There are a few nice extras on this release. As fairly normal extras, there is a textless closing; character bios for Mr. Shirakawa and Ms. Yuunagi; and a line art gallery. There are also Visual Monologues three & four, which are roughly five minutes apiece. These are essentially just audio diaries by Miu, discussing recent events and her interpretation of them; while talking, there is some random footage from episodes interspersed with live footage of Ayako Kawasumi wandering around various parks and looking introspective. They are fairly neat to watch and add some perspective as they get a little more intimate with Miu’s thoughts than the show does. These actually appear after episodes eight and ten when watching the regular show, but can be accessed in the bonus menu as well.

Content:  (please note that content portions of a review may contain spoilers)
The final volume of Piano: The Melody of a Young Girl’s Heart gives us the last three episodes of what has been a great series, one that has the distinction for me of being too short and just long enough at the same time, if that makes sense. Everything wraps up neatly into a somewhat open, but still satisfactory, conclusion.

The last disc ended with Miu having her first extended conversation with Takahashi as they walked home together after a Christmas party, and her promising him that the next time she played the piano, she would play something with feeling for him. The result saw her calling Mr. Shirakawa to formally accept his invitation to play at the Spring Piano Recital.

However, now that she has come down from her elation at speaking with Takahashi, she is finding that she has a creative block, and cannot find the motivation to complete her composition. All at once, her insecurities begin pressing on her. Yuuki and Takizawa’s insistence that she follow up with Takahashi does not make it easier on her.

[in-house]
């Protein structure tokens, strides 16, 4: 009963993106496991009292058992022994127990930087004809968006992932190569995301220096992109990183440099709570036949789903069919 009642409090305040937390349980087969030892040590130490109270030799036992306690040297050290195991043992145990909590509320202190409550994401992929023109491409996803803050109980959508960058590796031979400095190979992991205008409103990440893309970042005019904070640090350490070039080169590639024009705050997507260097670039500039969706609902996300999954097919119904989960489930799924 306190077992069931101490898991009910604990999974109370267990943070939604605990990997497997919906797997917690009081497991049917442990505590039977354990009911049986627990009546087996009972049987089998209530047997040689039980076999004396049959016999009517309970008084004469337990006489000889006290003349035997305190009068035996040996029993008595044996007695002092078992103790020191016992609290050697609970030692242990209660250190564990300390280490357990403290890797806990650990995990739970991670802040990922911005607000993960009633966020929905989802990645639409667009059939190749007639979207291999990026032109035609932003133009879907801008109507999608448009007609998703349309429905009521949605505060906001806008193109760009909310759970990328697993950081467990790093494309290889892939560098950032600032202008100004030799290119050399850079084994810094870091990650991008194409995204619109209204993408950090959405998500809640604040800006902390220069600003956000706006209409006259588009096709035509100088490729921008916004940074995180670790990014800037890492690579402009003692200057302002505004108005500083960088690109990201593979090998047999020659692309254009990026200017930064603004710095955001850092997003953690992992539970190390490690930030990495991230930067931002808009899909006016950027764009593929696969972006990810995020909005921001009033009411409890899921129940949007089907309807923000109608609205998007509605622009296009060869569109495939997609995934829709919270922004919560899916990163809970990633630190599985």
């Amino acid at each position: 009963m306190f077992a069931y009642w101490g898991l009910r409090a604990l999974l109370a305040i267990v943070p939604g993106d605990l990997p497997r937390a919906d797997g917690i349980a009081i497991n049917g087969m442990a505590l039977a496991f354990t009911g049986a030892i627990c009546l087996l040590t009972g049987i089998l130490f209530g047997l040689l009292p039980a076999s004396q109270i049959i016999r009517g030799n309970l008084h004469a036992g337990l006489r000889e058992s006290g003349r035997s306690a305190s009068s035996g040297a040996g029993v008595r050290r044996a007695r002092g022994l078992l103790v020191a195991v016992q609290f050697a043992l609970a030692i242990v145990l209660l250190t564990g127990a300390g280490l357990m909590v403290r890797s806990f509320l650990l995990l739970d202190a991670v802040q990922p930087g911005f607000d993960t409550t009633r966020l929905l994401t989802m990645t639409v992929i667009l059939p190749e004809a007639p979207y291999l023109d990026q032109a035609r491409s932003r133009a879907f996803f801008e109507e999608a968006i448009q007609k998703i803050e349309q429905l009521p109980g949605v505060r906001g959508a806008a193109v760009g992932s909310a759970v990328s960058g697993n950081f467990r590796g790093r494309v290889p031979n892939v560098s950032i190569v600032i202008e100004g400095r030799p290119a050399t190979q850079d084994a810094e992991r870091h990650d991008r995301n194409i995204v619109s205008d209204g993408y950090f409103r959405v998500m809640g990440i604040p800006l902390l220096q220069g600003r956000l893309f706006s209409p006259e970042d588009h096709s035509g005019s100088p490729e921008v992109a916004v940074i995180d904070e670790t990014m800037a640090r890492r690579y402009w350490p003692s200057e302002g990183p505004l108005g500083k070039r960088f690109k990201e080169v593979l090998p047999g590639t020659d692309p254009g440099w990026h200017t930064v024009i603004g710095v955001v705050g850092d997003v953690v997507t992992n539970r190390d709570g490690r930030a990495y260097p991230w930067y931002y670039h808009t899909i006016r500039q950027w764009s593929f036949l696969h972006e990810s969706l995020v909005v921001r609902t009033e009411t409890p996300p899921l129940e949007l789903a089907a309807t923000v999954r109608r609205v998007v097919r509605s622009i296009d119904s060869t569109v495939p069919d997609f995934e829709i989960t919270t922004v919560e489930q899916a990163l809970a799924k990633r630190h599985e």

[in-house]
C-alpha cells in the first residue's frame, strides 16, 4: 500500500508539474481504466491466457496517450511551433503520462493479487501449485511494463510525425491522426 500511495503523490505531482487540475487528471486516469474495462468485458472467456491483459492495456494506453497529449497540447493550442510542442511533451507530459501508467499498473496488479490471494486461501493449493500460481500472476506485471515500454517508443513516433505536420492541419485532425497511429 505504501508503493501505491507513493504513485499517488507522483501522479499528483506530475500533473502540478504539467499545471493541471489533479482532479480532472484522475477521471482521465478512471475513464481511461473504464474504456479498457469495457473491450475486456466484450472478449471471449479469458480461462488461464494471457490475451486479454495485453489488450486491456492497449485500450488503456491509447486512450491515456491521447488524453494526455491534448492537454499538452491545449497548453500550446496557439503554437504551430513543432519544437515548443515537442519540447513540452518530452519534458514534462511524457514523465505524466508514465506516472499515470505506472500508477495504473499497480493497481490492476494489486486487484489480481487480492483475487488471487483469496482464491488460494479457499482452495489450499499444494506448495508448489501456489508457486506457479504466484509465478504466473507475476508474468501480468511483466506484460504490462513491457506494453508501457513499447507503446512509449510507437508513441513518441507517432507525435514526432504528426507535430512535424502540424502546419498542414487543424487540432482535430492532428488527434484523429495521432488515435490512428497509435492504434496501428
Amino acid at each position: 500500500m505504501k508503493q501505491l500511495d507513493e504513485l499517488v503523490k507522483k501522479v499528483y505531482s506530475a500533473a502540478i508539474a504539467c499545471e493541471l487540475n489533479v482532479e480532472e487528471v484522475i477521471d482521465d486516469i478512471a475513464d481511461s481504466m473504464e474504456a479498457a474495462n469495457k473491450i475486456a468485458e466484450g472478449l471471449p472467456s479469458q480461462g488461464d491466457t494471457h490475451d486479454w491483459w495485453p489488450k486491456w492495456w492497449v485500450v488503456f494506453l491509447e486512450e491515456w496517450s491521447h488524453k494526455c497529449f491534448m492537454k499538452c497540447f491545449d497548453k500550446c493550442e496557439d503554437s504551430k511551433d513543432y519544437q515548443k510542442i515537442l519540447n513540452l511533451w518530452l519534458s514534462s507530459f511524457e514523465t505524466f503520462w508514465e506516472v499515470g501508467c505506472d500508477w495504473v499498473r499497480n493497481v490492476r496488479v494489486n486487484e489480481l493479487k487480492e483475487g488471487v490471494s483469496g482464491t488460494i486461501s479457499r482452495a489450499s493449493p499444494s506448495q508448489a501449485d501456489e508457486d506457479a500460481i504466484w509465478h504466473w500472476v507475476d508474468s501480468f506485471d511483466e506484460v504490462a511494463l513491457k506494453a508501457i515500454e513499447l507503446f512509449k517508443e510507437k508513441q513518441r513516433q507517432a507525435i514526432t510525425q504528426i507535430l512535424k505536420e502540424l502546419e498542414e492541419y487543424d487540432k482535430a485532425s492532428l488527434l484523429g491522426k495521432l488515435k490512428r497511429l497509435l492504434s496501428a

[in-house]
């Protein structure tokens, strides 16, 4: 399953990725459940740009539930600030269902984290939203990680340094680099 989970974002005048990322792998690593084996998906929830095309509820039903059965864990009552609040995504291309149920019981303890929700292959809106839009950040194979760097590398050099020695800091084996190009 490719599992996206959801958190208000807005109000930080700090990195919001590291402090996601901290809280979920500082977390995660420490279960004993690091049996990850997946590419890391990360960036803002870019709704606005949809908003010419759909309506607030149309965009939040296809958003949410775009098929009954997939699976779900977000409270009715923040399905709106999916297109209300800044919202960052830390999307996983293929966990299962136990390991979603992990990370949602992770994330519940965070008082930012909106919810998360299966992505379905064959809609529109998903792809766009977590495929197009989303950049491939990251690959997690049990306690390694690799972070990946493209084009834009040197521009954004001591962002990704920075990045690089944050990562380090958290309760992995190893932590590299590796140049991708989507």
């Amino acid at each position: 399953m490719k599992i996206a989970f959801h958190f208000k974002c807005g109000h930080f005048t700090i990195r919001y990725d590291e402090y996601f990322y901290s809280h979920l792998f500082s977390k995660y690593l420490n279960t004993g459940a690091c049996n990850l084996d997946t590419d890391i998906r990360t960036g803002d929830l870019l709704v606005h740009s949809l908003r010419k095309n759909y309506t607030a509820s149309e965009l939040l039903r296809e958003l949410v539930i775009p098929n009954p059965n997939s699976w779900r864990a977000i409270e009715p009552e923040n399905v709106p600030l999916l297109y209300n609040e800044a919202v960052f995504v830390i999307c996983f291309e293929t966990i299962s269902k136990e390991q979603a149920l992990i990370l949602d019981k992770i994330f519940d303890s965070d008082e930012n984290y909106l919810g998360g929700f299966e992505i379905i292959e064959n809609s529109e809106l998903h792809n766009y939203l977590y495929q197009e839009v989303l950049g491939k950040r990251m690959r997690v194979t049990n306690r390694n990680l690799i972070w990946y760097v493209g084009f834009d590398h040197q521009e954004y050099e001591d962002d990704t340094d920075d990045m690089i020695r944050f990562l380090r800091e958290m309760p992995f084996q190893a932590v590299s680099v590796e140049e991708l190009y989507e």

Through his frustration, Mr. Shirakawa continues to try and break through Miu’s melancholy and release the creative genius in her that he has seen glimpses of. However, each of his attempts continue to fail, and Miu sinks further into her despondence. But when she begins to suggest that everything might be made right if she were to just quit playing all together, she experiences everybody in her life rally around her in a way she has seen before. Now she just has to be willing to accept their help.

There is really not a whole lot I can say about Piano: The Melody of a Young Girl’s Heart, as I thought it was a great series. These last three episodes do a great job of wrapping up all the uncertainties in Miu’s life and pushing her to a point where she is finally comfortable with herself. Portions of the story are left open, but that works well in this context, as slice-of-life is just that: we are getting a glimpse into a part of these people’s lives. Leaving some parts open suggests that they will continue on from this point; so in that sense, the conclusion is gratifying.

I also found that the music theme worked well with this, especially since they worked with the piano. I really liked how they played with the idea that Miu’s abilities were enhanced or lessened depending on her mood. As any musician will tell you, true music comes from the inside, and as an on again/off again piano player myself, I notice a difference in my playing depending on my mood. I thought that was explored really well in this title, and the music was gorgeous.

With the end of Piano: The Melody of a Young Girl’s Heart, I find that all of my expectations going in were met, and some were even exceeded. This is, in essence, a coming of age story. The plot moves fairly slowly, but it is paced well for the type of show that it is. Everything here builds quite simply, but it is all the more profound for that simplicity. While light hearted, there is nothing wacky or out of the ordinary to ruin the effect, and that is a welcome change sometimes in anime.

In Summary:
Piano: The Melody of a Young Girl’s Heart was a beautiful little series. The way that they intertwined Miu’s coming of age along with her love of the piano played out really well. At only ten episodes, it is a short series, but it was the perfect length for what it was attempting to do. Being a slow paced, down-to-earth title, not everybody will find the entertainment out of it that I did, but fans of slice-of-life will find a lot here to like. Since Right Stuf has recently dropped all three volumes to $9.99 each, the entire series can be picked up pretty cheap. Recommended.

Features
Japanese 2.0 Language, English 2.0 Language, English Subtitles, Clean Closing, Character Bios, Visual Monologues

Review Equipment
Magnavox 37MF337B 37” LCD HDTV, Memorex MVD2042 Progressive Scan w/ DD/DTS (Component Connection), Durabrand HT3916 5.1 Surround Sound System